[Skip to Navigation]
August 1972

Australia Antigen Hepatitis in Pregnancy: Evidence Against Transplacental Transmission of Australia Antigen in Early and Late Pregnancy

Author Affiliations


From the Gastrointestinal Research Unit, Department of Medicine, St. Luke's Hospital, and the Department of Medicine, Case-Western Reserve University School of Medicine, Cleveland.

Arch Intern Med. 1972;130(2):234-236. doi:10.1001/archinte.1972.03650020064012

The possibility of intrauterine transmission of the Australia antigen (HAA)-associated hepatitis virus was examined in three pregnancies. Each of the three trimesters of pregnancy were represented by an instance of maternal HAA-positive hepatitis occurring during that period. A variety of immunological techniques were applied to test for HAA, HAA-antibody, and nonspecific serum and tissue inhibitors in fetal conceptus organ tissues and sera from maternal, fetal, and placental sources. Our methods failed to detect HAA in umbilical cord and fetal blood as well as in fetal tissue studies. Tissue and umbilical cord blood inhibitory substances could not be demonstrated. A total of 12 instances are now available in which umbilical cord blood has been HAA negative in the presence of recent or concomitant HAA-positive hepatitis or persistent antigenemia. This evidence now suggests that transplacental transmission of HAA from mother to fetus, if it occurs, is rare.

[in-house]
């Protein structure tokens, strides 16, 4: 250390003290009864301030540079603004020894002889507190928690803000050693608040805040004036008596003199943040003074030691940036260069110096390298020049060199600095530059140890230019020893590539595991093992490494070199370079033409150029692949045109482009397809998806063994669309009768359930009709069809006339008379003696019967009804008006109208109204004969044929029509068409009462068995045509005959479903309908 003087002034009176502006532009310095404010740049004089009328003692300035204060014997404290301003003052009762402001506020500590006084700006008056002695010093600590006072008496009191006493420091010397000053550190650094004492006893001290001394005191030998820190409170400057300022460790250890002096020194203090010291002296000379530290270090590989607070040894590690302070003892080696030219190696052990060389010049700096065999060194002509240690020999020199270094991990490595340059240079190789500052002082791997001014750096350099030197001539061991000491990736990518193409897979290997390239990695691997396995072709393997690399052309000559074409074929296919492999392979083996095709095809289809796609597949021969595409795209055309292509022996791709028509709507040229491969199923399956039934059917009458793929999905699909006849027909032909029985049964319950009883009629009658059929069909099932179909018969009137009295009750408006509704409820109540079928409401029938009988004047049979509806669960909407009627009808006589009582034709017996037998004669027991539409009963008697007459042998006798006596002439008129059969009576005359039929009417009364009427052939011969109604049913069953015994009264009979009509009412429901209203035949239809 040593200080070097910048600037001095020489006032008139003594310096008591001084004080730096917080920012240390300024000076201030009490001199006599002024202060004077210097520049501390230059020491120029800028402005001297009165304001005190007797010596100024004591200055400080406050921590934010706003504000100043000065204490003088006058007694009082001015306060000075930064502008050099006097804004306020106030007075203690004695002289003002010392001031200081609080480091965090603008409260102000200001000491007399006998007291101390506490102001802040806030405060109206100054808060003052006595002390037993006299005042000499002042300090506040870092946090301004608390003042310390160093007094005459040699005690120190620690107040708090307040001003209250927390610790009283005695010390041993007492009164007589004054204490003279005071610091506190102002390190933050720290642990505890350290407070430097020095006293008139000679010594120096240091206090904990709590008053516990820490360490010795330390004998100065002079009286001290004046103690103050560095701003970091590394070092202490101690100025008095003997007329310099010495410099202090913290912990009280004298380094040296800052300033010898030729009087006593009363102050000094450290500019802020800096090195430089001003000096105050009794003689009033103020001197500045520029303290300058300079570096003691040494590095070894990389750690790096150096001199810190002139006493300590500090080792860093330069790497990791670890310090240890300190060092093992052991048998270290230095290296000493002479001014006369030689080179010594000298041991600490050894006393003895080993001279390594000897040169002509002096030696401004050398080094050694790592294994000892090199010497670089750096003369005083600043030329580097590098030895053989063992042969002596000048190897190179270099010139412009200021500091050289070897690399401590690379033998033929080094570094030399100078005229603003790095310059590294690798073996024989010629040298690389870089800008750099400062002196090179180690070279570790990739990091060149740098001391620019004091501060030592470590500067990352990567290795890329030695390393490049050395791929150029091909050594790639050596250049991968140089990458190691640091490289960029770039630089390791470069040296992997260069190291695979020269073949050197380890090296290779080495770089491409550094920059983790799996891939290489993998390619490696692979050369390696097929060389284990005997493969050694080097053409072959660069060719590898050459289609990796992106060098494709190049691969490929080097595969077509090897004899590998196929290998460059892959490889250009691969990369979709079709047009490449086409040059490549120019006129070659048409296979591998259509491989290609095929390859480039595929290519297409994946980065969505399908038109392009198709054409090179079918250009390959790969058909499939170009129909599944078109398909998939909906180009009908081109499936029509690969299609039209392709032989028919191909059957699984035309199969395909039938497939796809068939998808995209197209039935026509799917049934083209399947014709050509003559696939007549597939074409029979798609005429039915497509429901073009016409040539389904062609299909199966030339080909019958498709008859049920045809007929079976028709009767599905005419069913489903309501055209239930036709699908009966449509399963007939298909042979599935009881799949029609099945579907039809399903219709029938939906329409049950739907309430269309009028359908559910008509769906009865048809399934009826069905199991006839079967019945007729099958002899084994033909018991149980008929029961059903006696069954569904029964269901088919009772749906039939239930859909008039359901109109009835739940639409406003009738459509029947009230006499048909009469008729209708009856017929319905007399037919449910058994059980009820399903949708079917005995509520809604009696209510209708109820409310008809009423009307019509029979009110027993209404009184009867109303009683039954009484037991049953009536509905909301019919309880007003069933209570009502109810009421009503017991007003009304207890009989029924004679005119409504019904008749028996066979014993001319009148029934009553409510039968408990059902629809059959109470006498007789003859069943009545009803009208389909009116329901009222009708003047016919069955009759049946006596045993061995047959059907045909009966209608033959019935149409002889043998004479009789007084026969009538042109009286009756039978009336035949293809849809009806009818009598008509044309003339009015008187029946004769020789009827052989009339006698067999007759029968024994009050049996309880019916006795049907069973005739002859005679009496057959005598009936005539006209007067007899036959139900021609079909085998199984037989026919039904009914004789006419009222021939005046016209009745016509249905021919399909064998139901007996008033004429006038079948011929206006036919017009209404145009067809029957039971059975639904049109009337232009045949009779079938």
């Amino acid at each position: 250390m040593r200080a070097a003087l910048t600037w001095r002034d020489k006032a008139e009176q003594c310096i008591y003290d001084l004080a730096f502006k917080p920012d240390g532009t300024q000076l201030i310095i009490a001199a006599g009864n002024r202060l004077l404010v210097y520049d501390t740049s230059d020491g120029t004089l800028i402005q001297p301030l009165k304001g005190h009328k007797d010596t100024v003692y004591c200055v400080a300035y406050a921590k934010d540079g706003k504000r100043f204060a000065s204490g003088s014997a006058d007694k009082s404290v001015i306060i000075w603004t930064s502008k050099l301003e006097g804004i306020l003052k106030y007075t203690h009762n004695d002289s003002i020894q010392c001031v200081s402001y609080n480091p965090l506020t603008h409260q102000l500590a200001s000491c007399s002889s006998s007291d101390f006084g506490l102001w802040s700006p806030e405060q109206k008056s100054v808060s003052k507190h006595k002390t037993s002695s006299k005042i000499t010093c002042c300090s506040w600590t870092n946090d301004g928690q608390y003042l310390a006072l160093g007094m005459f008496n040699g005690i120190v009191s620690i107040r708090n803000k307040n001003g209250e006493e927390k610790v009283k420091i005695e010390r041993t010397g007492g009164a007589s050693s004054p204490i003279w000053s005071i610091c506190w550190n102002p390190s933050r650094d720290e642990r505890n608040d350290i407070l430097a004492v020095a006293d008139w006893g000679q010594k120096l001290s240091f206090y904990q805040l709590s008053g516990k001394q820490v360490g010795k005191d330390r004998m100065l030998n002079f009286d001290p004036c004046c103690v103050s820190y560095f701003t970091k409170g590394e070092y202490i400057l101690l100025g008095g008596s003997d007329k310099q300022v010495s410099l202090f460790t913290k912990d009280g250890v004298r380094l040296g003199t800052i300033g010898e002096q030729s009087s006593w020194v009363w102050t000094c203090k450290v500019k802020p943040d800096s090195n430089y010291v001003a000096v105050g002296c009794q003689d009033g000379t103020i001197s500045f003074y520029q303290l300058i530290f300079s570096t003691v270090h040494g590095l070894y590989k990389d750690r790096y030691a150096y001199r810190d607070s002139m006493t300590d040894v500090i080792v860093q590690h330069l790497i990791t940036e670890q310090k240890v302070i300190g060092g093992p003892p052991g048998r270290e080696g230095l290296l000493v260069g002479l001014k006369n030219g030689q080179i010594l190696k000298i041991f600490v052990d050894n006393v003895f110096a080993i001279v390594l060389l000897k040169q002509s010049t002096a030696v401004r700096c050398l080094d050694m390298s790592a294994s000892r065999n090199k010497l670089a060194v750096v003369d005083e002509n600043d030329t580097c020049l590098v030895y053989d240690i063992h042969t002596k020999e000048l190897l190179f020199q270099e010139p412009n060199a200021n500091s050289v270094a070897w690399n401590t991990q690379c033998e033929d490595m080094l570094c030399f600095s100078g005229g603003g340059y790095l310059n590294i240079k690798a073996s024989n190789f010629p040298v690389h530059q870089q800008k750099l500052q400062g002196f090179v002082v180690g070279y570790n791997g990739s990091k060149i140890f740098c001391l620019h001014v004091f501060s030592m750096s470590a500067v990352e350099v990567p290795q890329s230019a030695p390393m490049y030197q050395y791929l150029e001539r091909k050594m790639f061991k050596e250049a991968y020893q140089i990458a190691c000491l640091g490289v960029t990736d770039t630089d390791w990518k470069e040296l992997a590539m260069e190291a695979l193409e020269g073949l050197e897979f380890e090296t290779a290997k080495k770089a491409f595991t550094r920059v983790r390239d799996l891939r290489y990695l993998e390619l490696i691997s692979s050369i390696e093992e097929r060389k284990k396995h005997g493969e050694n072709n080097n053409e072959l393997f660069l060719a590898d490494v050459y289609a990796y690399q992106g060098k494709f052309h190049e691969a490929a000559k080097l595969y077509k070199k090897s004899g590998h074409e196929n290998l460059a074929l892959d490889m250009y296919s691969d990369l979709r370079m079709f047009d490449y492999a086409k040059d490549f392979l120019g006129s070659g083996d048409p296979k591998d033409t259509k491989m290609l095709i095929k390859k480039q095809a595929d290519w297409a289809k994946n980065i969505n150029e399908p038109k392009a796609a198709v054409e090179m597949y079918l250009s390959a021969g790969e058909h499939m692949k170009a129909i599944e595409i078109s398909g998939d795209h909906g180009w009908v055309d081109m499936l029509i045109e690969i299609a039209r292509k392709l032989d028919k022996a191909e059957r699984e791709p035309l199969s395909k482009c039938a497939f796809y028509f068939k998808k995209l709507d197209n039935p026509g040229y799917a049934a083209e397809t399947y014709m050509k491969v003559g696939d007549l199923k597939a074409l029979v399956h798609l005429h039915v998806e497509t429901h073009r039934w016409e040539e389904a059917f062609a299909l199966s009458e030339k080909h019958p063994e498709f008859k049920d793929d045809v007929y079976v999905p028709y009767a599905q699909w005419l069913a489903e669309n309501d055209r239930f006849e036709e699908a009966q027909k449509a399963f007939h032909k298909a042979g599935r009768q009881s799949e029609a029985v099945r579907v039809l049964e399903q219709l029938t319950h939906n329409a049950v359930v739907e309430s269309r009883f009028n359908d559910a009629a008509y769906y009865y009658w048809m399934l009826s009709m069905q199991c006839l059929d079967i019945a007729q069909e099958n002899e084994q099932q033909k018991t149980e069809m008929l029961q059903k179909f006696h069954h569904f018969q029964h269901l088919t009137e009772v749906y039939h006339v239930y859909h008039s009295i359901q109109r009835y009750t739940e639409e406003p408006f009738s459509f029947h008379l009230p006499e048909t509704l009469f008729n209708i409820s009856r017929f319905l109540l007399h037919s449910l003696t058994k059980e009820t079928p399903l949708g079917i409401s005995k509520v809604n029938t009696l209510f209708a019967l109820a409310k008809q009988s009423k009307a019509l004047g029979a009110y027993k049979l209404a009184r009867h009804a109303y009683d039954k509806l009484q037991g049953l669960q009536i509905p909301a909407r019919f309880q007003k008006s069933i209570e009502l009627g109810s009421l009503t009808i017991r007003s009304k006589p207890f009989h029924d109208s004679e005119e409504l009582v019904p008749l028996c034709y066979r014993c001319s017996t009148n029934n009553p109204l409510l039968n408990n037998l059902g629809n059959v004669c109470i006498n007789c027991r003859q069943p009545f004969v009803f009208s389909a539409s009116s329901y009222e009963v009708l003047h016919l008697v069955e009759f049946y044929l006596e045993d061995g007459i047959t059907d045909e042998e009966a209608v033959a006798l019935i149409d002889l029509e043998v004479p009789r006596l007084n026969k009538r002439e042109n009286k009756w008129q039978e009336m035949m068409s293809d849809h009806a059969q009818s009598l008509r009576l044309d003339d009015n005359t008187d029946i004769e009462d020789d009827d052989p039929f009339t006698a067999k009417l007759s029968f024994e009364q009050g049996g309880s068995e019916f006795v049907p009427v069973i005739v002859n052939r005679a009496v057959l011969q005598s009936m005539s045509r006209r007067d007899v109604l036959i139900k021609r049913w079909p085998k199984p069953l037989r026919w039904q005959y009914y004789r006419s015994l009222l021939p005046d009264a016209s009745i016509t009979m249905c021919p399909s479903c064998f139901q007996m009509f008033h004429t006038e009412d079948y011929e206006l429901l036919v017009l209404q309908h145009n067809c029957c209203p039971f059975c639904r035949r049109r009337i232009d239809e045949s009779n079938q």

Add or change institution